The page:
Sources

Edwards, Kristie. “Evaluation of User Interface Design to Optimize Access to Library Databases for People Who Are Motor Impaired.” Smashing Magazine 29 Jan. 2009: n. pag. Print.
Jovanovic, Janko. “Designing User Interfaces For Business Web Applications.” Smashing Magazine 25 Feb. 2010: n. pag. Print.
Wroblewski, Luke. “Enhancing User Interaction With First Person User Interface.” Smashing Magazine 21 Sept. 2009: n. pag. Print.

13 thoughts on “Advancement of User Interface”

  1. This is a great subject! I am actually currently working on a research paper on this subject, but focused more narrowly on the implementation of color in web design. While gathering my research, I came across a lot of the same information as what you put in your article.

  2. The User Experience is the key to acceptance. The importance of good User Interface Design can be the difference between product acceptance and rejection in the marketplace. Good presentation, very helpful and informative blog.

  3. The topic of user experience and user interface is almost an art. Understanding how the human brain relates to inputs of a webpage strikes a psychology note very well.

    I like to think of UX as the theory of a website’s behavior with the user while the user interface is the physical design of the inputs that the user interacts with. However, neither should be considered over the other.

    Great post, this topic is very important to our time.

  4. I agree, I think it will be awesome to see 3D user interfaces in the near future. In fact, designers have already started working on doing this for the web. For example Steve Newcomb, CEO and founder of famo.us, is already demonstrating how 3D graphics can be implemented into web-based mobile devices. Really cool!

  5. All companies should know the importance of a well designed User Interface for their websites. Too many times have I dealt with a website when they were not user friendly and their layout had a lot to be desired. Regardless, I usually never returned. If only Oracle could read this blog and learn something from it for Broncodirect.

  6. I agree! UI is VERY important to users. This is why, in my opinion, Apple products sell so well. They have a very simple UI and very litle maintenance. Although, as a Windows guy and computer freak, I personally hate how Windows tried to make a simple, almost Apple like UI with Windows 8. I dont see myself switching over anytime soon.

  7. I feel like UI is one of the most important things to a general public now-a-days because it almost seems like many users base their buying off of aesthetics than many other important things, and the UI is the most important part to an environment, all though I feel this way I also believe there is a breaking point where UI can only do so much but, I agree with you and would love to see where it goes.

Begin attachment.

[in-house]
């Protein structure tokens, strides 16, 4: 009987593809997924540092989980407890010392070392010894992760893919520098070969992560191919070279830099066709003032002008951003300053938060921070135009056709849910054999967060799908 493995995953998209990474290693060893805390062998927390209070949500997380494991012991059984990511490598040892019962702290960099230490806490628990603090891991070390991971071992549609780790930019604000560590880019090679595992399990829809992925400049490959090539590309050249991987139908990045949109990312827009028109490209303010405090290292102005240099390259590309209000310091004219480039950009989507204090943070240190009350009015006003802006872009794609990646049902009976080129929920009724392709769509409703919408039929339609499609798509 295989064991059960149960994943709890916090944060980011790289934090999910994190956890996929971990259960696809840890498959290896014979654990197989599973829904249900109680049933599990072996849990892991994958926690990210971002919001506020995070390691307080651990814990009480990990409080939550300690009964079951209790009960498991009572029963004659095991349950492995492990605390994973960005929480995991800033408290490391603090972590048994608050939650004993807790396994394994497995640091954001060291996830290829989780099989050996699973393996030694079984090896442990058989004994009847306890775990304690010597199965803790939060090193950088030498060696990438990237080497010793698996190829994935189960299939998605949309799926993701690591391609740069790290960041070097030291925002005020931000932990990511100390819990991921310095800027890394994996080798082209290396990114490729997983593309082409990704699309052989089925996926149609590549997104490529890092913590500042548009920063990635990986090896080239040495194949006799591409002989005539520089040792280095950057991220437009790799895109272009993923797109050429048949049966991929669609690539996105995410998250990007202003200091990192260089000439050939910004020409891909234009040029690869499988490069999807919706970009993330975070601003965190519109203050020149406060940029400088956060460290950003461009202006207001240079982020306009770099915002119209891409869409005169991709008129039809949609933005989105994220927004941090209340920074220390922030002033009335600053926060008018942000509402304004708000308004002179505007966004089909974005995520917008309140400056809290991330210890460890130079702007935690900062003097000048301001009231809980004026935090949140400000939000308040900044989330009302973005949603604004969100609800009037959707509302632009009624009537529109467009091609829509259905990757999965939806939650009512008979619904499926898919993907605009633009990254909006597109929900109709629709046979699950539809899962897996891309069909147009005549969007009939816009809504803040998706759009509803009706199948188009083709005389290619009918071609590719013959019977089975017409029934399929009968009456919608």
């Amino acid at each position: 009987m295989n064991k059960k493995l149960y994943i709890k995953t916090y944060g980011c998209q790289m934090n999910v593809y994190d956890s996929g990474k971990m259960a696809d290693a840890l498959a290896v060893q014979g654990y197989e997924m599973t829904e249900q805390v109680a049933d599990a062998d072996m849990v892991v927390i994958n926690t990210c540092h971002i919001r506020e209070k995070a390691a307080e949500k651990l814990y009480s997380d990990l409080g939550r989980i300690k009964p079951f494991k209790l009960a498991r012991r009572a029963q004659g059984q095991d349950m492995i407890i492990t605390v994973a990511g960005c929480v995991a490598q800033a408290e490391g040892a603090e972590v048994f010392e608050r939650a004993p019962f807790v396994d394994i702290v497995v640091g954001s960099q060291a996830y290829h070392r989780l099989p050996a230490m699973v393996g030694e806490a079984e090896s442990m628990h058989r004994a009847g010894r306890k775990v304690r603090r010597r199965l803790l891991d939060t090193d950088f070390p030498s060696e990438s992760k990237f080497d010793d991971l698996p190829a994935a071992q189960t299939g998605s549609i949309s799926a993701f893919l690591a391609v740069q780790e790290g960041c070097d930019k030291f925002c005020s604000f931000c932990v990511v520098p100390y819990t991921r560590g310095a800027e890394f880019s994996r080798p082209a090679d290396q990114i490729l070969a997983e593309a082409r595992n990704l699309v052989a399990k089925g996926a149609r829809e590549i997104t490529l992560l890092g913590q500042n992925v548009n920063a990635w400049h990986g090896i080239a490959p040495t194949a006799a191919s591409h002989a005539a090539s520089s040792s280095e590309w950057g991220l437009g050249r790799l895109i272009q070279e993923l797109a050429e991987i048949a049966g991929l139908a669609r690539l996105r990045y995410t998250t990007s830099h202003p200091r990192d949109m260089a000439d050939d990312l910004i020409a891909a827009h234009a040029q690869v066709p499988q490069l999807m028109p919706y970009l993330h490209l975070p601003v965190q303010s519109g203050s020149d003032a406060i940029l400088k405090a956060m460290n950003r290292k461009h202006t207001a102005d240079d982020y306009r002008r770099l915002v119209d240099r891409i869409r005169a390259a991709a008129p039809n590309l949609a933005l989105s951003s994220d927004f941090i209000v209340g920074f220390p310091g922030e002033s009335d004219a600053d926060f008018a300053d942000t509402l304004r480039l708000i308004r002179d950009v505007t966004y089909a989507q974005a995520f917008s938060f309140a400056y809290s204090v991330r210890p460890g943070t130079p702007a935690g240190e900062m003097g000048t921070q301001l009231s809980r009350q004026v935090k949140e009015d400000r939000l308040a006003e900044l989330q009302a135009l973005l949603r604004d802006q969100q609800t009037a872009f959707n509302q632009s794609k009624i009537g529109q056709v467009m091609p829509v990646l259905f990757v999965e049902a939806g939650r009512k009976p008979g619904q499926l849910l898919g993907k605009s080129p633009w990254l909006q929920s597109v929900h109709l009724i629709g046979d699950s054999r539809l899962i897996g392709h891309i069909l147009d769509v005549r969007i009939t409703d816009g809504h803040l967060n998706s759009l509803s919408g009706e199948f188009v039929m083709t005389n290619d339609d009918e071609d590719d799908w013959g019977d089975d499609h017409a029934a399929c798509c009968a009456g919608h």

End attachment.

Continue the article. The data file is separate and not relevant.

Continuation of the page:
8. A well designed user interface is key in any system. As a user of both worlds, Apple and Microsoft I’ve come to like Apple’s user interface. It’s simple and gets the job done. In my current job, I demo both operating system user interfaces to customers and most customers choose the apple user interface. Very interesting post.

  9. I am surprise that you didn’t talk about graphical user interface. In the last decade, almost all the development of the development in user interface has been in the area of GUI. Just look at how OSes like Windows. Mac, and Linux have improved.

  10. I find it very interesting that UI had been making such small advancements up until recently. I feel that our coding has gotten much better, with more frameworks, languages and holistic programs that let us get more out of our code. Yet UI to me hasn’t changed much until recent years to think that a responsive website is not a norm given today’s computing power (although it is quickly becoming a norm). Also operating systems hadnt really changed all that much up until windows 8. It is exciting to see where these innovations in UI will take us.

  11. This class has really made me understand the importance of UI design and appreciate the time spent in designing it. Probably most overlooked are color schemes, which Kevin Ferris adequately explained to us in his research presentation. I can relate to the author’s statement about UI being the deciding factor in buying or not buying a product as it has happened to me on such occasions. Front facing design is just as important , if not more important, than back-end processes.

  12. I believe that the user interface is the most important aspect of any program or website. A friendly user interface makes it easier for people to use and navigate the software/webpage. This reminds me of what Google are doing to their Android OS’s interface. I remember back in 2010 when i got my first Android smartphone, the UI was completely basic and not the most user friendly. Over the past 4 years, I witnessed the operating system grow to a mature OS with a very easy to use and clean user interface.